Apache and Navajo counties averted a potential health care disaster this week when the new conservative majority on the US Supreme Court sidestepped the latest Republican effort to overturn the Affordable Care Act.
The high court ruled that Texas, Arizona and a handful of other Republican states had no standing to seek the overturn of the 2010 federal law.
In Arizona, the law extended coverage to about 140,000 residents through the federal insurance exchanges and another 600,000 residents by expanding coverage by the Arizona Health Care Cost Containment Act.
Nationally, it reduced the number of people without insurance by 70%.
The Biden administration has now opened an extra window for people to apply for coverage and increased the share of people who can get their premiums subsidized.
People making up to $51,000 can now get free coverage, due to money included in the American Rescue Plan.
The administration hopes to make the expanded subsidies permanent.
The expansion covers premiums for individuals and families making up to 400% of a federal poverty level wage.
Half of the people now applying for coverage of a mid-level plan on healthcare.gov can probably get coverage for $10 a month or less, according to the US Centers for Medicare and Medicaid Services.
An estimated 25% of those already on a plan can probably reduce their premiums substantially.
The administration has also resumed marketing the Affordable Care Act plans, hoping to reverse a three-year slide in enrollments that has seen the share of the population without medical insurance inch upward to about 11%.
The administration has announced plans to shore up the ACA and add a public option to the array of private plans people can buy through Healthcare.gov, the online portal through which people can sign up for coverage.
President Biden’s so far resisting calls from the progressives in the Democratic Party to simply make some version of Medicare for retirees available to the entire population — essentially replacing employer provided health care plans.
The US currently remains the only advanced industrialized country without universal health care, even though we spend two or three times as much per capita on healthcare.
Most Republicans have supported efforts to repeal the ACA and have strongly opposed efforts to expand coverage or add a public option.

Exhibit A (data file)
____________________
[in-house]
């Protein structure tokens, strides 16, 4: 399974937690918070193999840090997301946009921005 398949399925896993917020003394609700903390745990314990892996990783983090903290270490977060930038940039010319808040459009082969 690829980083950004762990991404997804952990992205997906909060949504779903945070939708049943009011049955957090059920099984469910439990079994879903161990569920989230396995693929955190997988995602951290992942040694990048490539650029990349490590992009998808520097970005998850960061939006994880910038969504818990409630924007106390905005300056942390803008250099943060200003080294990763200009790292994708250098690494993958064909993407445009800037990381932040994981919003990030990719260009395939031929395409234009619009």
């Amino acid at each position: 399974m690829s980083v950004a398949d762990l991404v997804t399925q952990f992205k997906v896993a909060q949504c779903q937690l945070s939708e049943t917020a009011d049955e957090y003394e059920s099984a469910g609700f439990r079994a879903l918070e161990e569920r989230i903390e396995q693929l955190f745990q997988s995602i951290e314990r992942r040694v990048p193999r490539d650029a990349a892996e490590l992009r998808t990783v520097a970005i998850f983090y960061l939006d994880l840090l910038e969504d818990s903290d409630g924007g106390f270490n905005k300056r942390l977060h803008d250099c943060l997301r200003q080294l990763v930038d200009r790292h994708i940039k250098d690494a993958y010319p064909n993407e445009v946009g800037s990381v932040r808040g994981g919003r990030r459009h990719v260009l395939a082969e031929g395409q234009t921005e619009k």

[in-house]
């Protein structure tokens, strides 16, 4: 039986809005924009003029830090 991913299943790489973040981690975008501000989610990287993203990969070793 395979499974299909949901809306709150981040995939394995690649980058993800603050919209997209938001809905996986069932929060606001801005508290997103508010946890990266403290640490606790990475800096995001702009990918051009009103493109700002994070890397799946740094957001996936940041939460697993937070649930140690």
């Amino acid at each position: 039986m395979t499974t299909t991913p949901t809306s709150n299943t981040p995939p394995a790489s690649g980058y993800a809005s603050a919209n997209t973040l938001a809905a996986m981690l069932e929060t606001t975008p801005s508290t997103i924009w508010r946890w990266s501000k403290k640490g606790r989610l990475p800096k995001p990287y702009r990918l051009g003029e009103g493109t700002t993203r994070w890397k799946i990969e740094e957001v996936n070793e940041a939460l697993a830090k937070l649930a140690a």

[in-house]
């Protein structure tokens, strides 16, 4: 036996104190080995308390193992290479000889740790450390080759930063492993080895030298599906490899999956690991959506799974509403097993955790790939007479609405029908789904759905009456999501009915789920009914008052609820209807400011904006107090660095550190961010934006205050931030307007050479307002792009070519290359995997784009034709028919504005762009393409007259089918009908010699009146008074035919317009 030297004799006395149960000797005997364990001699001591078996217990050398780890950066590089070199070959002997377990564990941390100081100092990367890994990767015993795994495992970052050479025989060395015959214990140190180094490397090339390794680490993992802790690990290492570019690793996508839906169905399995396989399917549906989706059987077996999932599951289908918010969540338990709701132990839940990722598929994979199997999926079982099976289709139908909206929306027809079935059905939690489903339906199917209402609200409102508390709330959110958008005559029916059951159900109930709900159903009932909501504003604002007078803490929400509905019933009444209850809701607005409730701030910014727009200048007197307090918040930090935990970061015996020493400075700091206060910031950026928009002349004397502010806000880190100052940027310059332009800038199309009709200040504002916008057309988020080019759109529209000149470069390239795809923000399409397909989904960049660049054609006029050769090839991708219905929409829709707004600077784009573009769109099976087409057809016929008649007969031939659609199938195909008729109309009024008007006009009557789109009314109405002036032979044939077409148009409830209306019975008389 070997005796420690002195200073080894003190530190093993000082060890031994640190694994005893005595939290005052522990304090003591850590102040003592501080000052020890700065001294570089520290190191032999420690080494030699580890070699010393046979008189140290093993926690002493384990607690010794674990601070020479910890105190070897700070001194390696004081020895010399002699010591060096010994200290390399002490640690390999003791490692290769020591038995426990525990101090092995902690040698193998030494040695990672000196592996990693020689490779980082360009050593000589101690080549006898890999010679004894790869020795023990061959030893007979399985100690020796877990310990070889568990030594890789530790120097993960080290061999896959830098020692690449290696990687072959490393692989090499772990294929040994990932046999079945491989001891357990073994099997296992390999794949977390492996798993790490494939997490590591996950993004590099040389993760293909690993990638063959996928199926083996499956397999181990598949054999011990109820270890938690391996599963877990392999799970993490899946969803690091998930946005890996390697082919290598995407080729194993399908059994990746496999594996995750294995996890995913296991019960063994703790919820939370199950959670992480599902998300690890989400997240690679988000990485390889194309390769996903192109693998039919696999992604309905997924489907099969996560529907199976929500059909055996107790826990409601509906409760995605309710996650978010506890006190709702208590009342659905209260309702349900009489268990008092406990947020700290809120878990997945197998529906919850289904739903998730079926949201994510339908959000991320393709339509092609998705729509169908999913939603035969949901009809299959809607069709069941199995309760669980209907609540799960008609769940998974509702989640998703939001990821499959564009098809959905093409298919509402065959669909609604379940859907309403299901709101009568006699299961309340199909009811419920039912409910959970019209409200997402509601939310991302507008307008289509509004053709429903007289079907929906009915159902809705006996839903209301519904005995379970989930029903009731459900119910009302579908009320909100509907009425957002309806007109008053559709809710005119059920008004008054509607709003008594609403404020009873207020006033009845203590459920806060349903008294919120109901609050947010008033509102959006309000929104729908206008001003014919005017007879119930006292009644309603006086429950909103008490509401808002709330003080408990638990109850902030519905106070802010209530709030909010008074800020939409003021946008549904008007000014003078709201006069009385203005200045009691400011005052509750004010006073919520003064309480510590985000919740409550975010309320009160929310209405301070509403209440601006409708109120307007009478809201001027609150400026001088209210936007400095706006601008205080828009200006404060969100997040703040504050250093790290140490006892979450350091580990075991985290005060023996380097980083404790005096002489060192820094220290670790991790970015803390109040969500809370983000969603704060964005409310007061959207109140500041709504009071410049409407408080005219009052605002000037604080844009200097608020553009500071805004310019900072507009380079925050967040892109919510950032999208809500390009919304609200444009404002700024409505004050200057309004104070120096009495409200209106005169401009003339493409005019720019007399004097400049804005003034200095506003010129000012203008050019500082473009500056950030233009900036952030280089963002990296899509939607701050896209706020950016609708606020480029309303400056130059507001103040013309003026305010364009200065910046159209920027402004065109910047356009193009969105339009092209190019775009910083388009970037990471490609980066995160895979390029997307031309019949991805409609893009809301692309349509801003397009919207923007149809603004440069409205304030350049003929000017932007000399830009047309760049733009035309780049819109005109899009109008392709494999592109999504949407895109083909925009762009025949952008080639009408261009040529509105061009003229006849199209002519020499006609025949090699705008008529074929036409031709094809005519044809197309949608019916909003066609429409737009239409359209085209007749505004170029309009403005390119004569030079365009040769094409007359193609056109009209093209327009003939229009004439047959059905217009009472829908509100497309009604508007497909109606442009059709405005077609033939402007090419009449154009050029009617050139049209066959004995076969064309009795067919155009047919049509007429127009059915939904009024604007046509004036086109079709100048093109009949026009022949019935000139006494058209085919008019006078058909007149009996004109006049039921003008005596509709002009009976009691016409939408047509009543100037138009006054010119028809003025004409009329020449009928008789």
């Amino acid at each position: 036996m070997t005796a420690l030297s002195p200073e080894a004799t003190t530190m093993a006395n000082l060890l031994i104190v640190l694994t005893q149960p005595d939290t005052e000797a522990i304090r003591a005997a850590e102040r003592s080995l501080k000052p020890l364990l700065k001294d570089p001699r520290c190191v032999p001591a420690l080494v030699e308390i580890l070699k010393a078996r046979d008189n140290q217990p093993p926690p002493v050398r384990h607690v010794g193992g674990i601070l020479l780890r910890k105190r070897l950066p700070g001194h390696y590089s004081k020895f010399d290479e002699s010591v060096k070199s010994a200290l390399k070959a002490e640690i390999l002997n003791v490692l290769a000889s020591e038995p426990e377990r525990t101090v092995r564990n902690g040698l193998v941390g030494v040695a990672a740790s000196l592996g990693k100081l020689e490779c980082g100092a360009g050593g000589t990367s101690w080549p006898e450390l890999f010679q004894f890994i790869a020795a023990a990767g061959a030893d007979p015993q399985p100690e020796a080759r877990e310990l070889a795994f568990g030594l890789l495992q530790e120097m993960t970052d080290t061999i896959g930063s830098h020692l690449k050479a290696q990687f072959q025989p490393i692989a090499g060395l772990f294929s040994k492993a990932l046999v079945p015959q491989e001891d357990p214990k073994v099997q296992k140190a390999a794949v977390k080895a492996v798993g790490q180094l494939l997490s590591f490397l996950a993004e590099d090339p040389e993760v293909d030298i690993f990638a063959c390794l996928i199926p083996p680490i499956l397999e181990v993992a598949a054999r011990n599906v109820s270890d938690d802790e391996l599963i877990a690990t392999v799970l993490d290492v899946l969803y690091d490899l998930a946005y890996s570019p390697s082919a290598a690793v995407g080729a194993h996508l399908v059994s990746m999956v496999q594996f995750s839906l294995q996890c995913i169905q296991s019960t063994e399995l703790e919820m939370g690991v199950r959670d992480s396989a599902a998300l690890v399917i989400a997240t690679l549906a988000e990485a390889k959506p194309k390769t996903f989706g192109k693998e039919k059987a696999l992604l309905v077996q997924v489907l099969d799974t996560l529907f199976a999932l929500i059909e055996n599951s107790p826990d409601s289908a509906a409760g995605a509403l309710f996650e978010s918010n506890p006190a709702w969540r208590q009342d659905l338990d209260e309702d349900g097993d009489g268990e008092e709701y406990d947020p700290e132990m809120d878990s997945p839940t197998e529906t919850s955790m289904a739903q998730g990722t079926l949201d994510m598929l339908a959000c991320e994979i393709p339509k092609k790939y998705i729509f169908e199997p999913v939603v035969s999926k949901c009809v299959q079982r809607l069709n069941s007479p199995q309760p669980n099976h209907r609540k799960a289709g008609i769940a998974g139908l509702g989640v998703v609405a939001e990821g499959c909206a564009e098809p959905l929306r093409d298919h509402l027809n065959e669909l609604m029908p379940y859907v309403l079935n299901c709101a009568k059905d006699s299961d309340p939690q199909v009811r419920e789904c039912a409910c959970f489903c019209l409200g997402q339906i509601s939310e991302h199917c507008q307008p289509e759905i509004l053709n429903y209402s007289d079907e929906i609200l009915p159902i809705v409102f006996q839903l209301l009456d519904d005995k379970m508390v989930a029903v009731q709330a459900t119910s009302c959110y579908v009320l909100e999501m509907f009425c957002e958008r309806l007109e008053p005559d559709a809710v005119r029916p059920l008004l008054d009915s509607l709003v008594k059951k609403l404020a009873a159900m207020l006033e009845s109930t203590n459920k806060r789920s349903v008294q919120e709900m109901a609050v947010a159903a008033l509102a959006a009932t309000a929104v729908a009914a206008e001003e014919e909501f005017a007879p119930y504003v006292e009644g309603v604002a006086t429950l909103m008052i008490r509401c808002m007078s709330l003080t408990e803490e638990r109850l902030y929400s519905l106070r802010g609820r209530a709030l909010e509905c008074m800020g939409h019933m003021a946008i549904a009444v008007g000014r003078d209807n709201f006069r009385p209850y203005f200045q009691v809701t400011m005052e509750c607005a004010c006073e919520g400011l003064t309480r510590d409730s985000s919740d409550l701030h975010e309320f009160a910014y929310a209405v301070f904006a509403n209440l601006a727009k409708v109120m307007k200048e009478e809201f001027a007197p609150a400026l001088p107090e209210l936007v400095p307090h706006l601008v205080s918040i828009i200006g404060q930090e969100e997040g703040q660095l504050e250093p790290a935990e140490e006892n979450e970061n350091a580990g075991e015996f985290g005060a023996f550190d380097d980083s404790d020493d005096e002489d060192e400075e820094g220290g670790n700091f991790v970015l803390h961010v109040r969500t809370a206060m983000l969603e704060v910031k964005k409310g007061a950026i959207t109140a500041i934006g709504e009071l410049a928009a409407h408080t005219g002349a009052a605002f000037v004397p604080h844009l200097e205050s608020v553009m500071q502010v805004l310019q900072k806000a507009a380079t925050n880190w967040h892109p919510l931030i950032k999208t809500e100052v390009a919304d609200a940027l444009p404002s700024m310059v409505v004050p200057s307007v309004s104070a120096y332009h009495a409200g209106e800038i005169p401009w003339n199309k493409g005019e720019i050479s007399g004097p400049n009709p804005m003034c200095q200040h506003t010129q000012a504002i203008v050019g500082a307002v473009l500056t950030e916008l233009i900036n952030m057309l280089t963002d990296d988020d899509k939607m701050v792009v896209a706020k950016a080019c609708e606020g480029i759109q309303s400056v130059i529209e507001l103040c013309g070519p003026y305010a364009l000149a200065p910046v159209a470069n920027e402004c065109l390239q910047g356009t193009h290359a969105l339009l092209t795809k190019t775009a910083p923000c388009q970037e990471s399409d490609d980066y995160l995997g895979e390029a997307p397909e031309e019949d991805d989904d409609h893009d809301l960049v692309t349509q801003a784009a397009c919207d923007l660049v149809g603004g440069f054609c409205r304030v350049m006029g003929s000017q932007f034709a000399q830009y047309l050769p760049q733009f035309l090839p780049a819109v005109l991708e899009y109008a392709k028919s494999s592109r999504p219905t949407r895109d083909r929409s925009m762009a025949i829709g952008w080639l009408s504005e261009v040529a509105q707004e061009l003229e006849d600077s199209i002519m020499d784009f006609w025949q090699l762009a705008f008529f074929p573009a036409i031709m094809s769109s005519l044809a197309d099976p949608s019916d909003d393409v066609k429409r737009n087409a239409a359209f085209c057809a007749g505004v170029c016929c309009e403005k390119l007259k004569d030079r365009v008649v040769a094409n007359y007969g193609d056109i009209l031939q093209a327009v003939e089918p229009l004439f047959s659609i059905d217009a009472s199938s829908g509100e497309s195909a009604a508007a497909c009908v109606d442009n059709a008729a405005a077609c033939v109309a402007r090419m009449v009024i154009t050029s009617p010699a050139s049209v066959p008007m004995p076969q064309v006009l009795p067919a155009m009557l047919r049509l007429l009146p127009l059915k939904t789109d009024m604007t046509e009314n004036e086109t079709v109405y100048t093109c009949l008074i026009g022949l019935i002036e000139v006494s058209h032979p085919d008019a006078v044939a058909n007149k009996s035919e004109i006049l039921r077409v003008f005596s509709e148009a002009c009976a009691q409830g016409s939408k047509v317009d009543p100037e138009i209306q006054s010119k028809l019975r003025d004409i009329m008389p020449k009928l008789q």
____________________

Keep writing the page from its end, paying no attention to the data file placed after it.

In Navajo County, 54% of residents rely on AHCCCS.
The 59,000 people enrolled in June represents a 7% increase in the past year.
In Apache County, 56% rely on AHCCCS. The 40,000 people enrolled have increased by 5% in the past year.
Children account for about 40% of the people covered by AHCCCS, the impoverished elderly in nursing homes for about 3% and the seriously mentally ill for another 3%.
Single mothers also account for a large share of the covered population.
Some observers had predicted the new conservative majority on the Supreme Court would uphold two lower-court rulings that would have essentially overturned the law.
The Supreme Court had earlier ruled that an ACA provision that fined people who didn’t have health insurance was unconstitutional.
A coalition of Republican-led states including Arizona then filed a new lawsuit, saying that the elimination of the individual mandate made the entire law unconstitutional.
If the court had overturned the law, an estimated 21 million people would have lost their healthcare, according to the Urban Institute.
That includes young adults allowed to remain on their parents plan until the age of 26.
It would have also overturned provisions requiring all insurance plans to cover “preexisting conditions” without charging higher rates for individuals.
However, the US Supreme Court this week ruled that the Republican states weren’t harmed by passage of the law – and therefore did not have the legal standing to challenge it.
The justices didn’t actually rule on the underlying legal argument made by Arizona Attorney General Mark Brnovich and others.
Brnovich is now running for the US Senate, which could give him another chance to vote in the senate to repeal the act.
The court did not rule on the underlying claims that the law is unconstitutional, but legal experts say the law now appears more secure than at any time since its passage a decade ago.